Though I haven’t taken an art class since middle school, I have always enjoyed art. I rarely get to paint, but when I do, I find the act cathartic and liberating. It is one of the most relaxing, freeing, and expressive activities I have experienced.
When we think of creativity, we tend automatically to think of the act of creating something from scratch, and by default jump to activities like painting, sculpting, writing, singing, jewelry-making. But novel ideas in any context fall under the umbrella of creativeness.Finding a new use for an old item is its own form of creativeness. Both my husband and I excel in this area–perhaps he more than I, as he is actually capable of making new things out of old things, whereas I am only capable of envisioning what new things the old things could become. Our home is full of many of his creations, usually lamps, made of old gears, driftwood, piping, tripods, factory equipment, antique toys, old instruments, etc.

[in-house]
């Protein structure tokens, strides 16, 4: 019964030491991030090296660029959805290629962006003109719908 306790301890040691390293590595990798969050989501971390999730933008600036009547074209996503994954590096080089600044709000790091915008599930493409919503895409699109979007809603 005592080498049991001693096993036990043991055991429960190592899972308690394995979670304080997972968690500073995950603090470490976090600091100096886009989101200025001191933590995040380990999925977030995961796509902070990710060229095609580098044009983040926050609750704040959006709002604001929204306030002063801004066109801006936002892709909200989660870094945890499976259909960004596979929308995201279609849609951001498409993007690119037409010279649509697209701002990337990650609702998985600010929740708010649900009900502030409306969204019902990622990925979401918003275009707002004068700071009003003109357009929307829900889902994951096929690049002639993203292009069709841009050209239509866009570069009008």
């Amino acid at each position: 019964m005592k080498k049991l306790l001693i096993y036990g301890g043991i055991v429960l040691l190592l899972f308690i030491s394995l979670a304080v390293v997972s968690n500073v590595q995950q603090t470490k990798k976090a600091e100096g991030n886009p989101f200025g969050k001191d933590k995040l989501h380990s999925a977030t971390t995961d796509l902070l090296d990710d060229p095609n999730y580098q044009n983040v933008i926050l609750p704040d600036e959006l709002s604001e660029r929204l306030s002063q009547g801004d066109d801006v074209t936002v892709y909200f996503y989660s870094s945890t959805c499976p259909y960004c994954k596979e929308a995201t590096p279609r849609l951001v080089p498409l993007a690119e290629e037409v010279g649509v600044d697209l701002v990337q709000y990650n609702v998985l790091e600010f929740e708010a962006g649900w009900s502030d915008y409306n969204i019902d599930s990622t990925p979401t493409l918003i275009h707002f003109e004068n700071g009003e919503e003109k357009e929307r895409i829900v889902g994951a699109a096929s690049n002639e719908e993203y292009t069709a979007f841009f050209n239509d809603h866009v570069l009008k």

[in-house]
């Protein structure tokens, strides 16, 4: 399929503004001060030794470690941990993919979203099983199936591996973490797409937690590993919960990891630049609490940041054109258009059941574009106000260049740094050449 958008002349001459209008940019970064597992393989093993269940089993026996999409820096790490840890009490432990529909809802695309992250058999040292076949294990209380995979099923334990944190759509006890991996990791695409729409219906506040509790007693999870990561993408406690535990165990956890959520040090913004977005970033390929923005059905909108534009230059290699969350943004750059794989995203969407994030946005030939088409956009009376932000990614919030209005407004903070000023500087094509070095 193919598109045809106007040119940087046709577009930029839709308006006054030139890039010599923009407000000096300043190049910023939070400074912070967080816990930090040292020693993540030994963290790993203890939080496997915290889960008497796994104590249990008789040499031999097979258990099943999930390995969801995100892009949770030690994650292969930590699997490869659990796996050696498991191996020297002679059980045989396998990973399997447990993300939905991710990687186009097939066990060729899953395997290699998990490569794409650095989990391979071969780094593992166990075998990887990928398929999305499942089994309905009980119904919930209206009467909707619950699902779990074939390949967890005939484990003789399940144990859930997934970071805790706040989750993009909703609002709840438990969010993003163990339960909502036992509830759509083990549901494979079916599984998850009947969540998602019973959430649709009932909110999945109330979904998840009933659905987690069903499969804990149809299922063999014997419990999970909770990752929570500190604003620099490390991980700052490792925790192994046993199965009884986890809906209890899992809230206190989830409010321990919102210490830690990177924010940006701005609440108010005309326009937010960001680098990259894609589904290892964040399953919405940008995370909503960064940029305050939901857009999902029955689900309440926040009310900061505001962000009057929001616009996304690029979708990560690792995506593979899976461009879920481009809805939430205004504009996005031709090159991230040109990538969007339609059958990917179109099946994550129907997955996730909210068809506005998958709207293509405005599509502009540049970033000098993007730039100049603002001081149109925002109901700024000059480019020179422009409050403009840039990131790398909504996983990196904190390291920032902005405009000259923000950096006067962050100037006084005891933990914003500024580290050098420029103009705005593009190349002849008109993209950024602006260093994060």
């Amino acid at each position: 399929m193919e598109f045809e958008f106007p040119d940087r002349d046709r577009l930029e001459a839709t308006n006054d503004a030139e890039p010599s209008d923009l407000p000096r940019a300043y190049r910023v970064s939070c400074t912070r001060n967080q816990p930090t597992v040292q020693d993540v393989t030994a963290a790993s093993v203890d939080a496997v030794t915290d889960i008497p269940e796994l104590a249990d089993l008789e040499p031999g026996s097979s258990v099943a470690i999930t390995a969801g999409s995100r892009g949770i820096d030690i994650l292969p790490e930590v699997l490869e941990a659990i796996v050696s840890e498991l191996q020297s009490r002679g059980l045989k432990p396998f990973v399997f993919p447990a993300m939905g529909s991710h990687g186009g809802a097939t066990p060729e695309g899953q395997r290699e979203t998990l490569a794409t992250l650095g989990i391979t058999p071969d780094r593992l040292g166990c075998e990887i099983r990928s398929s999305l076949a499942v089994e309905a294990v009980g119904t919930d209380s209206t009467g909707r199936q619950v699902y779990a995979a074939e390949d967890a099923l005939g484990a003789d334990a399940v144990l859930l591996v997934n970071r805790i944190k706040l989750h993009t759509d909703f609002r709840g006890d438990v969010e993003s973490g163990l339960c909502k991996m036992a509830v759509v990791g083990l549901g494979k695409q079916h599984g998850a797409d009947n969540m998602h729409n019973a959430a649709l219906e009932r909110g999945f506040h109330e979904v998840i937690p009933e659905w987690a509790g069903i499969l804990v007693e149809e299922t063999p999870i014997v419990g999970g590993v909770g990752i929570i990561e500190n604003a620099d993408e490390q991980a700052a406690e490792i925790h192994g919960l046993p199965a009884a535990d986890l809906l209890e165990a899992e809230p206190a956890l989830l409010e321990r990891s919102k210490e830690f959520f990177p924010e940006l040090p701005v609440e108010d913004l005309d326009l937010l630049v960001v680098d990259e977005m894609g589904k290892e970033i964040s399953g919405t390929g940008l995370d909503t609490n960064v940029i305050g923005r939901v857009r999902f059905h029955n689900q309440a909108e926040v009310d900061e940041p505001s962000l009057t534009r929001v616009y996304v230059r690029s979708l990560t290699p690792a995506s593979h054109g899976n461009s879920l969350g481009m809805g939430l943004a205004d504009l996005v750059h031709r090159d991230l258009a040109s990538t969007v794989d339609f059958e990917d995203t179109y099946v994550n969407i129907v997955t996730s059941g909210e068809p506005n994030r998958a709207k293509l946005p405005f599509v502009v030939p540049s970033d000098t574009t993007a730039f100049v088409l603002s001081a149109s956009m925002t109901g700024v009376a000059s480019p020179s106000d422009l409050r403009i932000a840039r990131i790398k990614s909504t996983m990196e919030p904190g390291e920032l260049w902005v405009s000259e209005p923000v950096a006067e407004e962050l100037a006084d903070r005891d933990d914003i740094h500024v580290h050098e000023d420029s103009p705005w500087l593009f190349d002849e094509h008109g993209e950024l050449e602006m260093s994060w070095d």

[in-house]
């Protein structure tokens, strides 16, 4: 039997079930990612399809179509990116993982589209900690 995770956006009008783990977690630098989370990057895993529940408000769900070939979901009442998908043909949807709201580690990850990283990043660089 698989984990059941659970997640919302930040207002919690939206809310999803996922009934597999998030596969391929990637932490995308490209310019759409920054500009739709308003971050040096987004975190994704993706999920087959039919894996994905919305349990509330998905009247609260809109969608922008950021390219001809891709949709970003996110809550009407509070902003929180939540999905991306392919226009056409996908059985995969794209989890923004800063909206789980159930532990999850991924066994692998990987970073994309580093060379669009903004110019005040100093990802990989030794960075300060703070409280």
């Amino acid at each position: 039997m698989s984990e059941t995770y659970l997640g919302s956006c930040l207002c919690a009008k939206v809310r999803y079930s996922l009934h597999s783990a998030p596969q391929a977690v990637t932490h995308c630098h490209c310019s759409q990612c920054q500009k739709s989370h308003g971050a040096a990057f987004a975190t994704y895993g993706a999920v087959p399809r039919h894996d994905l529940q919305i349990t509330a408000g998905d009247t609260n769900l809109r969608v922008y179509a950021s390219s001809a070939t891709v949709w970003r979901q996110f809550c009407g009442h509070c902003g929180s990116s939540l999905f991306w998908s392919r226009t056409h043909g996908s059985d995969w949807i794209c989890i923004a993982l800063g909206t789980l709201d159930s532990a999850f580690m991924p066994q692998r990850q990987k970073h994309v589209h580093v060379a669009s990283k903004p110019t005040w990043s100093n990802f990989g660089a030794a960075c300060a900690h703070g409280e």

Among the quotes displayed on posters on my classroom walls, one of the most relevant to my students, particularly when they begin (or try to begin) writing their research papers or college essays is this:
“Not knowing where to begin is a common form of paralysis. Begin anywhere.”
It sounds so simple. Sit down. Pick up a pen or set your fingers to the keyboard, and go. Begin. Let the words flow. And truly, it can be that simple–but we writers all know the feeling of sitting down in front of a blank sheet of paper or a glowing, white computer screen, the urge to write almost unbearable, only to fall victim to this sort of constipation of our creativity. No matter how hard we try, the right words–or any words at all–simply will. Not. Come. We are paralyzed in the face of our immense ideas, or by the sense that despite our need to write, we have no ideas.